[tor-dev] The case for Tor-over-QUIC
ali at aliclark.net
Sun Dec 12 19:22:06 UTC 2021
Sections 3 and 6 of the Quux paper have some relevant discussion 
> Unfortunately, it appears that the Quux QUIC paper studied QUIC at the
> wrong position - between relays, and the QuTor implementation is
> unclear. This means that it may still be an open question as to if
> QUIC's congestion control algorithms will behave optimally in a
> Tor-like network under heavy load.
As Reardon and Goldberg noted in concluding remarks, approaches other
than hop-by-hop will incur an extra cost for retransmissions, since
these must be rerouted through a larger part of the network [RG09].
As Tschorsch and Scheuermann discuss [TS12], due to the longer RTT of
TCP connections, end-to-end approaches will also take longer to “ramp
up” through slow start and up to a steady state.
Both of these factors (not to mention increased security risk of
information leakage [DM09]) suggest that hop-by-hop designs are likely
to yield beer results. In fact, the hop-by-hop approach may be viewed as
an instance of the Split TCP Performance-Enhancing Proxy design, whereby
arbitrary TCP connections are split in two to negate the issues noted
> Unfortunately, the Quux implementation appears to use QUIC at a
> suboptimal position -- they replace Tor's TLS connections with QUIC,
> and use QUIC streams in place of Tor's circuit ID -- but only between
> relays. This means that it does not benefit from QUIC's end-to-end
> congestion control for the entire path of the circuit. Such a design
> will not solve the queuing and associated OOM problems at Tor relays,
> since relays would be unable to drop cells to signal backpressure to
> endpoints. Drops will instead block every circuit on a connection
> between relays, and even then, due to end-to-end reliability, relays
> will still need to queue without bound, subject to Tor's current (and
> inadequate) flow control.
A fully QUIC relay path (with slight modication to fix a limit on
internal buffer sizes) would allow end-to-end backpressure to be used
from the client application TCP stream up to the exit TCP stream.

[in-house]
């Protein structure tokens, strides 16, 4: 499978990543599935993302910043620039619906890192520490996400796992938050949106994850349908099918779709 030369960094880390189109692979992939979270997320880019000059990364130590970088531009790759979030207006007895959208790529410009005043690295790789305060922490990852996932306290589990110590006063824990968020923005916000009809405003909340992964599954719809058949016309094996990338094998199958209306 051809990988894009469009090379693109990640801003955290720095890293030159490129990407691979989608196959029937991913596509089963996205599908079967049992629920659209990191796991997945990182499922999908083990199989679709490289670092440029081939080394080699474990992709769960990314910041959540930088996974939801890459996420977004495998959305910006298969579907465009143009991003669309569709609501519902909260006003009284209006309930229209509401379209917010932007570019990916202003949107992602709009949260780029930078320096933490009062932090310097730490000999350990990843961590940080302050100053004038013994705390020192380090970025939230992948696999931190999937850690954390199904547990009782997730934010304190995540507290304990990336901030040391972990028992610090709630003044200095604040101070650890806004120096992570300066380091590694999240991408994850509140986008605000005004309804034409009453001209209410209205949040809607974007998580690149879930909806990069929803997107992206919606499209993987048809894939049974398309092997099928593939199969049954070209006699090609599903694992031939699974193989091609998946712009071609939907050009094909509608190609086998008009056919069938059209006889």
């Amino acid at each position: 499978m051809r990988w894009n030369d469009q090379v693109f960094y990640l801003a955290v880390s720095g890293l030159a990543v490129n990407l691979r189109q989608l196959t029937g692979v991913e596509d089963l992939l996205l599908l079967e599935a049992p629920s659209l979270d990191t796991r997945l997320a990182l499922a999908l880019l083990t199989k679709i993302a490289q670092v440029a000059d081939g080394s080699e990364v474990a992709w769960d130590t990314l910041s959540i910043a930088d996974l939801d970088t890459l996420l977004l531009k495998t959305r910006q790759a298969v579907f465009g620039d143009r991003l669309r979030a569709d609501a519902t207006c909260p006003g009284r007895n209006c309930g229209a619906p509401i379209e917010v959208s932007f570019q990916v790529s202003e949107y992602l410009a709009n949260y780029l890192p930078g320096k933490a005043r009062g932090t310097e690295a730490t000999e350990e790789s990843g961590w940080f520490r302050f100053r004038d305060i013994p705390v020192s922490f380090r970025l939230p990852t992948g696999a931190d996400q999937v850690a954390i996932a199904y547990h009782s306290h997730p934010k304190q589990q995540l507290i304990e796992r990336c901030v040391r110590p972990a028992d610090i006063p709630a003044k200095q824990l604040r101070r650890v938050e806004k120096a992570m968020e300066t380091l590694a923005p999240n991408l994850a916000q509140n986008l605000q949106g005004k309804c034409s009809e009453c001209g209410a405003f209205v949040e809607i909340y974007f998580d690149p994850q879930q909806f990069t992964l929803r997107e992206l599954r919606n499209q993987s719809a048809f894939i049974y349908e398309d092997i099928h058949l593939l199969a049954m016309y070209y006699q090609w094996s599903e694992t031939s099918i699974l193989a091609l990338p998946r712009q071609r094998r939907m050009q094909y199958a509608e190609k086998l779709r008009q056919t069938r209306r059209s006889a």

Leaving aside Tor’s inbound rate limit mechanism but retaining the
global outbound limit, this design would allow max-min fairness to be
achieved in the network, as outlined by Tschorsch and Scheuermann
Once implemented however, backpressure would allow Tor to adopt a
signicantly improved internal design. In such a design, a Tor relay
could read a single cell from one QUIC stream’s read buffer, onion crypt
it, and immediately place it onto the write buffer of the next stream in
the circuit. This process would be able to operate at the granularity of
a single cell because the read and write operations for QUIC are very
cheap user-space function calls and not syscalls as for host TCP.
The schedule of this action would be governed by the existing EWMA
scheduler for circuits that have both a readable stream and a writeable
stream (and as allowed by a global outgoing token bucket), allowing
optimal quality of service for circuits.
It’s expected that backpressure implemented in this way will yield
signicant performance and fairness gains on top of the performance
improvement found in this thesis.
One issue for Quux was that it used the Chromium demo QUIC server code as the
basis for its implementation, which was fine for performance research but not
such a good choice for Tor's networking stack.
Several Rust implementations have been released with server-side (not just
client-side) usage, so I expect that to be much less of an issue today.
io_uring is also a significant development since Quux was developed, as
it can reduce the performance hit for host-TCP syscalls, or for using
recvmsg instead of recvmmsg with QUIC if the implementation makes
it difficult to use recvmmsg on the listener side.
The following paper has in-depth discussion, but I don't have a copy to
Ali Clark. Tor network performance — transport and flow control. Technical report, University College London, April 2016
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